1. Islamic Law
2. Islamic Contract Law
3. Statute Law
4. Investing in Saudi Arabia
5. Other Forms of Doing Business
6. Companies and Partnerships
7. Doing Business with Saudi Arabia
8. Competition Law
9. Electronic Transactions
10. Taxation
11. Banking
12. Capital Markets
13. Mergers and Acquisitions
14. Insurance
15. Real Estate
16. Intellectual Property
17. Employment Law
18. Environmental Laws
19. Dispute Resolution
20. Sovereign Immunity



Until the year 2000 the ownership of real estate in Saudi Arabia was reserved to Saudi Arabian citizens, and GCC nationals in limited circumstances to the extent of owning a private residence of not more than 3,000m2. By Royal Decree M/15 of 17th Rabi Thani 1421 Hejra corresponding to 19th July 2000 Gregorian foreign interests were granted the right to own real estate in the Kingdom, with the exception of the holy cities of Makkah and Madinah, in the following circumstances:

  • Foreign interests which are licensed to conduct business in Saudi Arabia may acquire the property required for the business premises and for the accommodation of their employees.
  • If the licence to conduct business in Saudi Arabia includes the right to engage in the real estate business by buying, developing, selling and/or letting property, the value of the land and buildings must not be less than thirty million Saudi Riyals, and land purchased to this end must be developed within at least five years from the date of purchase.
  • Foreign individuals who are resident in the Kingdom may acquire real estate for their own private residence after having obtained the permission from the Ministry of Interior. Furthermore, property may be acquired for private residential purposes with the permission of the head of the Council of Ministers.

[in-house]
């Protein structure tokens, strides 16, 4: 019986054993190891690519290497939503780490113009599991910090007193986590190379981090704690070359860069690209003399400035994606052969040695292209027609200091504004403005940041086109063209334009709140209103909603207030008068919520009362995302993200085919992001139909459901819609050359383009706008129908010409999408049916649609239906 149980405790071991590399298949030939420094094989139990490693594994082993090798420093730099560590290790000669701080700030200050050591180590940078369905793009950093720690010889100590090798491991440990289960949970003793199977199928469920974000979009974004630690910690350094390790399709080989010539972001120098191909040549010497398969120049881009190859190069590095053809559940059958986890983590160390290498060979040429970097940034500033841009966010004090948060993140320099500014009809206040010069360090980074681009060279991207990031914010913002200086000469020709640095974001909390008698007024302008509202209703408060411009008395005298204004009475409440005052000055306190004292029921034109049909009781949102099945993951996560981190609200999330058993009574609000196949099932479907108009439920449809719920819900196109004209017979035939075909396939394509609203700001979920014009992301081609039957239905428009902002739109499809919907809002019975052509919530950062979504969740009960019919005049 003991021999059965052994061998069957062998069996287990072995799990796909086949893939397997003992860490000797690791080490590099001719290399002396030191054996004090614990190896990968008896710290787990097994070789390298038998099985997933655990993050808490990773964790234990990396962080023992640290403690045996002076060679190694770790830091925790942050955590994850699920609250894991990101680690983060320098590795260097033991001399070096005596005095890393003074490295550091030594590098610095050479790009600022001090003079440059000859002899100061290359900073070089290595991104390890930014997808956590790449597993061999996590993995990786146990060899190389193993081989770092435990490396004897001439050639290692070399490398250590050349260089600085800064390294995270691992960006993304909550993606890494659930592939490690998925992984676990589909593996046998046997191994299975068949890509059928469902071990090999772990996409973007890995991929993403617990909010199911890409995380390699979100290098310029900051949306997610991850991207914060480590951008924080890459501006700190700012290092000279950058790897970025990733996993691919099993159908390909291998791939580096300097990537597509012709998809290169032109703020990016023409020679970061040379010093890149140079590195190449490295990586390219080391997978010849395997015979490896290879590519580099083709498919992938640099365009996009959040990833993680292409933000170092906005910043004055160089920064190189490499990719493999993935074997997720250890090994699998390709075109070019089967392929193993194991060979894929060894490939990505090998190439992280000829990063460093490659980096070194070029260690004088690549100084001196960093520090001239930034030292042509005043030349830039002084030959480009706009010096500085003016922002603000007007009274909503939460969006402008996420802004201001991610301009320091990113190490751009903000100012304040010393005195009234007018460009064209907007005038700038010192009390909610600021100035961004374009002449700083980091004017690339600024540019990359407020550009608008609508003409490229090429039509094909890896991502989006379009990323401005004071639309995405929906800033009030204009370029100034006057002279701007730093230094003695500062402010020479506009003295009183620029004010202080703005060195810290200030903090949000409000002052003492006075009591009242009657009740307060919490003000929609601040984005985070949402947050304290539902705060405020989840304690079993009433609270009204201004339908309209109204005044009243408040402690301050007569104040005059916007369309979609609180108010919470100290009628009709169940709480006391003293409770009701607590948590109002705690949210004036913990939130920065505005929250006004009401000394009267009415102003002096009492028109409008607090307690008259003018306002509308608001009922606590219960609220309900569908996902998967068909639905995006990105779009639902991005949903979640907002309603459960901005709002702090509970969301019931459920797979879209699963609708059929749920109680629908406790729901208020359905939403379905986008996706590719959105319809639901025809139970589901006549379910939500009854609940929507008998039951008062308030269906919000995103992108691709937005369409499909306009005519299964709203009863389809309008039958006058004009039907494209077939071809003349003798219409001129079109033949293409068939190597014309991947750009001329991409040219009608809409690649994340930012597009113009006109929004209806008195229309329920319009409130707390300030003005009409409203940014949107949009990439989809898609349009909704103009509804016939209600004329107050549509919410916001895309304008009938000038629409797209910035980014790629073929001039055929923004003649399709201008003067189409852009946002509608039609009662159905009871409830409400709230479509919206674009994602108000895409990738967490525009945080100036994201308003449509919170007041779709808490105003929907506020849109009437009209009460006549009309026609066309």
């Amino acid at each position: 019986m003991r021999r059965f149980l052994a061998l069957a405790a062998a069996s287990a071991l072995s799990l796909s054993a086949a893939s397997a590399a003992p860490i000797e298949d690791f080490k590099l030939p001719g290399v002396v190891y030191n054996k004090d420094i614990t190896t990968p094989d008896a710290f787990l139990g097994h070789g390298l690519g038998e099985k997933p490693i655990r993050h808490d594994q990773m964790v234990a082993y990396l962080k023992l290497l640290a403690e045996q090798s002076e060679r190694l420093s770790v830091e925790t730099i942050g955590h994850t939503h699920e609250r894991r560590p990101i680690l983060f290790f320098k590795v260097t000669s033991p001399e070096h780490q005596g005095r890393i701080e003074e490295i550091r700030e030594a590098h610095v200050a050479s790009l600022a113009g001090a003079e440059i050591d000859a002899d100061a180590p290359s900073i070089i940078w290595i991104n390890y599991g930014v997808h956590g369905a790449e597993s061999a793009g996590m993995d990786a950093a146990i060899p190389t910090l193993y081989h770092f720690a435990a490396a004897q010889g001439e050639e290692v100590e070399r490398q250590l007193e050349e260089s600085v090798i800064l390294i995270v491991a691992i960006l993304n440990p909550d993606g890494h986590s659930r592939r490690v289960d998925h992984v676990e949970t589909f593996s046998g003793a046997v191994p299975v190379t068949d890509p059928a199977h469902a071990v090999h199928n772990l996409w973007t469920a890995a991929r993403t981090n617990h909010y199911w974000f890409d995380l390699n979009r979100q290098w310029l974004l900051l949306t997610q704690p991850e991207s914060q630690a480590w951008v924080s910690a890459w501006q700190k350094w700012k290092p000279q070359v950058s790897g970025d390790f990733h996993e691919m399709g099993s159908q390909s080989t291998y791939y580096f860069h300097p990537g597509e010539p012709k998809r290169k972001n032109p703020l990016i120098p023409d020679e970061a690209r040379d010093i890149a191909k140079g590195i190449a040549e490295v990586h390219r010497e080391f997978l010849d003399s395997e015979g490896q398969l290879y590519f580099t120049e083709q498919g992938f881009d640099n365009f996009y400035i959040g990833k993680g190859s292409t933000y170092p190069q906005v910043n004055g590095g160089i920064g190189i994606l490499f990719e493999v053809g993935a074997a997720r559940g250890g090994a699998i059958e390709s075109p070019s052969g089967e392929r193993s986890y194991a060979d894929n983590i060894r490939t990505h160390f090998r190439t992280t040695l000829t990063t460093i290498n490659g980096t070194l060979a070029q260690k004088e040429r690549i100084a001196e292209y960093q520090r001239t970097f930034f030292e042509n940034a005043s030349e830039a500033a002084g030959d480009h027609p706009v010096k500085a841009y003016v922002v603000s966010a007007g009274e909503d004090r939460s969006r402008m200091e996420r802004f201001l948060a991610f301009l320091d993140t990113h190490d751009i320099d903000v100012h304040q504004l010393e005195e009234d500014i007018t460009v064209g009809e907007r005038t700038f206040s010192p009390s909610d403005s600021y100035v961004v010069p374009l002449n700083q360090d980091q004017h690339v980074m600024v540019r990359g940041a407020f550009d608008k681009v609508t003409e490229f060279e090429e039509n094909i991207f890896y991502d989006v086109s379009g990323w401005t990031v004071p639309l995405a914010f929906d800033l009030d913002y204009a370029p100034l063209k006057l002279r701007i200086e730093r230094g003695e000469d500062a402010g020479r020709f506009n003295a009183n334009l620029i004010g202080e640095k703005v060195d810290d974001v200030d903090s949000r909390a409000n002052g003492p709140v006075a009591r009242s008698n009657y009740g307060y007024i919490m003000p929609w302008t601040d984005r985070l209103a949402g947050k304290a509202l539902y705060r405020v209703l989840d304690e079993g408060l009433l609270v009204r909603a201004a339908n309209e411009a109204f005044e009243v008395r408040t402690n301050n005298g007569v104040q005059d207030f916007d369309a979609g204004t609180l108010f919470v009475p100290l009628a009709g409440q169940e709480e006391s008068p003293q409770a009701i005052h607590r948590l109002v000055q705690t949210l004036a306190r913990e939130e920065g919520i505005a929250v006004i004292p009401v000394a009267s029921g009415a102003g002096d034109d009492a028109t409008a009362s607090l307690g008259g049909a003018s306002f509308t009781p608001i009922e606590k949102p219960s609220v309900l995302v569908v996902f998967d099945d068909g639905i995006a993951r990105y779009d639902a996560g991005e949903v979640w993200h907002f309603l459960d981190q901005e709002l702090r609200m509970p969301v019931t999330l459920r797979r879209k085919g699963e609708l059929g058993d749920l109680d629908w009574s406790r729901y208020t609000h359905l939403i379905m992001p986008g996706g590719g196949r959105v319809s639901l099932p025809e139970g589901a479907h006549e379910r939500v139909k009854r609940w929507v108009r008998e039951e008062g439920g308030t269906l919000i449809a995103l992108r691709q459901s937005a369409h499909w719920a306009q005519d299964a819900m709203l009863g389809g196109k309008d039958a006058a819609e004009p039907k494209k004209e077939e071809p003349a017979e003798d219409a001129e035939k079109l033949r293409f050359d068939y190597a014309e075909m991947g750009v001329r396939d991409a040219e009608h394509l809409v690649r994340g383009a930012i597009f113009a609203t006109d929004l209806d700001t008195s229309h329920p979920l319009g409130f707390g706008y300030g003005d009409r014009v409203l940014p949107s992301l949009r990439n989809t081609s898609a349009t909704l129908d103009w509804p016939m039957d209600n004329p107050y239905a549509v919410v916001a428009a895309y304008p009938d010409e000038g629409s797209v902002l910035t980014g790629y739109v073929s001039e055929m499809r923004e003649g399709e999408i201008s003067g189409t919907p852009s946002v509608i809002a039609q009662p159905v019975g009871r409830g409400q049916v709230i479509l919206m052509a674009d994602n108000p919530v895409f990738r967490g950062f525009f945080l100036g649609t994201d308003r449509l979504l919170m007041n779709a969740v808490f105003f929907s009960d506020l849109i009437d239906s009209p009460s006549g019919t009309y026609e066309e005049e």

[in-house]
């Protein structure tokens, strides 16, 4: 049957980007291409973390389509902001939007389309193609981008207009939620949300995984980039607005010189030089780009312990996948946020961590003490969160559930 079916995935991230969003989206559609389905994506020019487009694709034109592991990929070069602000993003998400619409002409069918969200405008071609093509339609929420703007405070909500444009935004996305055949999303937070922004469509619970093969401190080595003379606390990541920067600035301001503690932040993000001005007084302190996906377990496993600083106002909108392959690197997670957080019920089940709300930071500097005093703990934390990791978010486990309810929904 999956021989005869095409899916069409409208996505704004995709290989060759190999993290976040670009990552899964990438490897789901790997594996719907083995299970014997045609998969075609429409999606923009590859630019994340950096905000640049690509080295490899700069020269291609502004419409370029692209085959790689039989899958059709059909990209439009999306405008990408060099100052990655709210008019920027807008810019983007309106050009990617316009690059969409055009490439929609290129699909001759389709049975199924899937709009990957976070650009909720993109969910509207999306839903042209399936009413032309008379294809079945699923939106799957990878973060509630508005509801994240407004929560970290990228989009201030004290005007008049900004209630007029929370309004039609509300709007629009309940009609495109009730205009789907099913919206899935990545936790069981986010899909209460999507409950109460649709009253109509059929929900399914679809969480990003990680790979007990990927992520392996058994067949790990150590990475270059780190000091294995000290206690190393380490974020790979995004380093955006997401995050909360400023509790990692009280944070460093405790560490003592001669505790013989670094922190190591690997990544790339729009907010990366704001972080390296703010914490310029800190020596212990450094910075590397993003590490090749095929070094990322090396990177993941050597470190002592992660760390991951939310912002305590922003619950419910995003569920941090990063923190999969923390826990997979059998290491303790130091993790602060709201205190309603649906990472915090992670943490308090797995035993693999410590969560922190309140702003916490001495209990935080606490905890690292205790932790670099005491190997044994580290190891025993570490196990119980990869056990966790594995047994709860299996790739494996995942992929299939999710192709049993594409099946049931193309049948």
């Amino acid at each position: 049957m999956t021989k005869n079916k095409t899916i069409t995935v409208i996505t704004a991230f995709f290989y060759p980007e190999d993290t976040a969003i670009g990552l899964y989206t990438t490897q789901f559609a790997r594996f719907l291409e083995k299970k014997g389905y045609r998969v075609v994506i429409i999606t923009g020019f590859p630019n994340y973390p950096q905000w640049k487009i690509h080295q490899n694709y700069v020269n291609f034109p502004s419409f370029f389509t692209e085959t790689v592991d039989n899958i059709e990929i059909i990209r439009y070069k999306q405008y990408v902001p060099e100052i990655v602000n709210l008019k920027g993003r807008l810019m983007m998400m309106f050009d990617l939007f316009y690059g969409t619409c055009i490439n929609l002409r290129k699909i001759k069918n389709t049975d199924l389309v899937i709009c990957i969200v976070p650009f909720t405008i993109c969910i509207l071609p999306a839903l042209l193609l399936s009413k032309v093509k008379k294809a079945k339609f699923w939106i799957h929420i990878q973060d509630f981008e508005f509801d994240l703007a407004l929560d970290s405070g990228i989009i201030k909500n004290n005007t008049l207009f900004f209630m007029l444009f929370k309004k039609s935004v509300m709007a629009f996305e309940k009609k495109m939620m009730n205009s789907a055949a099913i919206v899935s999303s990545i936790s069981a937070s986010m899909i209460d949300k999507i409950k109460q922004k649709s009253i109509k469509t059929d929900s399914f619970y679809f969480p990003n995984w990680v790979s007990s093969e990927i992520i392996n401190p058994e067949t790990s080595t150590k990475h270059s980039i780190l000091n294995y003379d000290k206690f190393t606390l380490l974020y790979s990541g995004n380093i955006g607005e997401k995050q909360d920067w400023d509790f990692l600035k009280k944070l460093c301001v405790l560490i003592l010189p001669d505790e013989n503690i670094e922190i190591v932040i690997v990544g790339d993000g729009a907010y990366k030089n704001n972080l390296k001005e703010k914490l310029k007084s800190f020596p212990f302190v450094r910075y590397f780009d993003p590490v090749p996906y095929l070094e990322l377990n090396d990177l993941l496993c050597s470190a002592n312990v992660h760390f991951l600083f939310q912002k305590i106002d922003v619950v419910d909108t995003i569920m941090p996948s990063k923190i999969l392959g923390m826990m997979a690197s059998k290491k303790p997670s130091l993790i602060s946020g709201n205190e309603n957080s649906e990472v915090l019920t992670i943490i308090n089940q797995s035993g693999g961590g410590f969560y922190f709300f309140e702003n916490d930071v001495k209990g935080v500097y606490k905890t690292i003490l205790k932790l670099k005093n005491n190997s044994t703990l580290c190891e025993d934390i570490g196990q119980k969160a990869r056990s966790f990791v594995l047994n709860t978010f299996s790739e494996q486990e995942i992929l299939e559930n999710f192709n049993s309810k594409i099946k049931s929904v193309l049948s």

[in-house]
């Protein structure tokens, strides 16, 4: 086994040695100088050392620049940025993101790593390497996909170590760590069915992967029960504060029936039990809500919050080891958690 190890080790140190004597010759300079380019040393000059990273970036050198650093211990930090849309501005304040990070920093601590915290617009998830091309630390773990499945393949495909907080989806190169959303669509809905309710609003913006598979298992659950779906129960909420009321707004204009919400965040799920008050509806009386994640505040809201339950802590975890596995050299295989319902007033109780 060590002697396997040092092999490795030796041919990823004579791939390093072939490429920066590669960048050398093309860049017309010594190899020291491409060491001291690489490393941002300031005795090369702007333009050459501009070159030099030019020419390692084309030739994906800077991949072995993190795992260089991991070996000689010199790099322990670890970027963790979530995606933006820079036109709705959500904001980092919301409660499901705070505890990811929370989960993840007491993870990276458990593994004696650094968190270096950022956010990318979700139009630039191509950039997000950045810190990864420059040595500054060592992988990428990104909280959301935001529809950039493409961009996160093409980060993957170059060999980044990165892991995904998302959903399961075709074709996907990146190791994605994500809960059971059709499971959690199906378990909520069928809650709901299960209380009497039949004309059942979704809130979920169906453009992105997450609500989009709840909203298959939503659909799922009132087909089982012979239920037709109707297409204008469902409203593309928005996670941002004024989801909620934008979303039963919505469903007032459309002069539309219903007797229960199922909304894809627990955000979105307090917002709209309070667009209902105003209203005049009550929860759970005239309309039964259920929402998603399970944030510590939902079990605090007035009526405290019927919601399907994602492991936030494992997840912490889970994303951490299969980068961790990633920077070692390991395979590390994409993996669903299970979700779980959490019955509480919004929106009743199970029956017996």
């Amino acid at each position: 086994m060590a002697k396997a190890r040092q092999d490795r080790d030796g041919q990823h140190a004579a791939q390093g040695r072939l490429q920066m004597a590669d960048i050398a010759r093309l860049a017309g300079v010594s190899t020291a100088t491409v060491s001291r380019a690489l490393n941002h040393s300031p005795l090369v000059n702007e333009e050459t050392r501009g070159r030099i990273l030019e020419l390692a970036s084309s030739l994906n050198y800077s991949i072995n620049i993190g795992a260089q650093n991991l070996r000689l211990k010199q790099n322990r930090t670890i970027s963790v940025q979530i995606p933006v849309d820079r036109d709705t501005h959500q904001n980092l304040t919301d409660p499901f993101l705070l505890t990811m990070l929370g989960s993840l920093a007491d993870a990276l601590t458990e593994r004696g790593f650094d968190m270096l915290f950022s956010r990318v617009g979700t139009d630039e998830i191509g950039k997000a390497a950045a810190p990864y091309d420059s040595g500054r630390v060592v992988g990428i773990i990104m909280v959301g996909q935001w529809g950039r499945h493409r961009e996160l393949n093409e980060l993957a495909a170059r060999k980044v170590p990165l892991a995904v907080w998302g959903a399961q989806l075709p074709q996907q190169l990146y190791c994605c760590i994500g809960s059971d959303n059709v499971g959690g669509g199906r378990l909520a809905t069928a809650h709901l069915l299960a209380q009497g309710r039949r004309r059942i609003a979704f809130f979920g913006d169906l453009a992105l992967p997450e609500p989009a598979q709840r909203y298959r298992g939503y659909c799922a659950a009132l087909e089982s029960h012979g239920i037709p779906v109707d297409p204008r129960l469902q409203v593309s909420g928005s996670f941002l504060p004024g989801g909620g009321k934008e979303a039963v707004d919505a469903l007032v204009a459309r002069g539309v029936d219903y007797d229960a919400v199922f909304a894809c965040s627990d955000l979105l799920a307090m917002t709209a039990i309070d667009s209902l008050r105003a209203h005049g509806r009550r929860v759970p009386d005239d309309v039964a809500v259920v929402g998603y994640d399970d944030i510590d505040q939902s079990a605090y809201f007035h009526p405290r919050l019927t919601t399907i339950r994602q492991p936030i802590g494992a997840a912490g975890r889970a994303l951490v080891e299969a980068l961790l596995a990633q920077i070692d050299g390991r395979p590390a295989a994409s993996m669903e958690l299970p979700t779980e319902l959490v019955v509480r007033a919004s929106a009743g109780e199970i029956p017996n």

• Lastly, the restriction on foreigners owning property in the holy cities of Makkah and Madinah does not apply to property acquired by way of inheritance, which is subject to special rules.

Having been in the making for more than ten years, the Registered Land Mortgage Regulation was enacted as Royal Decree No. M/49 of 13th Sha'ban 1433 Hejra corresponding to 3rd July 2012 Gregorian. One can now register mortgages over land, which was previously not possible. The Regulation is one of five related statutes which also include regulations governing the licensing and supervision of real estate financing firms, secondary financings and securitisation, lease financing and the enforcement of rights arising in this context. The banking and insurance regulator SAMA supervises real estate financing-related matters.

Under Registered Land Mortgage Regulation a mortgagee acquires a right in rem over specific land and takes precedence over all creditors in satisfying his debt out of the price of that land in the hands of whoever it may be. Mortgages must be registered to be effective, and take effect upon registration. It is possible to register second ranking and successive mortgages. The mortgage follows the debt, and is released upon the satisfaction of the whole documented debt.

Mortgagees have the right to protect by summary judgment the mortgaged property from work that may reduce the property’s value. Ordinarily, orders for injunctive relief are difficult to obtain in the Saudi Arabian courts, and only time will tell how effective these procedures will be. The regulation does not allow the mortgagee to take ownership of the mortgaged land. Instead, the mortgagee's claim must be enforced through a sale via auction, taking from the price the value of the registered debt with any excess going to the owner.

*This Saudi Arabian Law Overview is not intended to be legal advice, and cannot be relied on as a substitute for legal advice. We make no representation that the contents of this Saudi Arabian Law Overview are or will remain accurate or current.
Copyright © Hatem Abbas Ghazzawi & Co.



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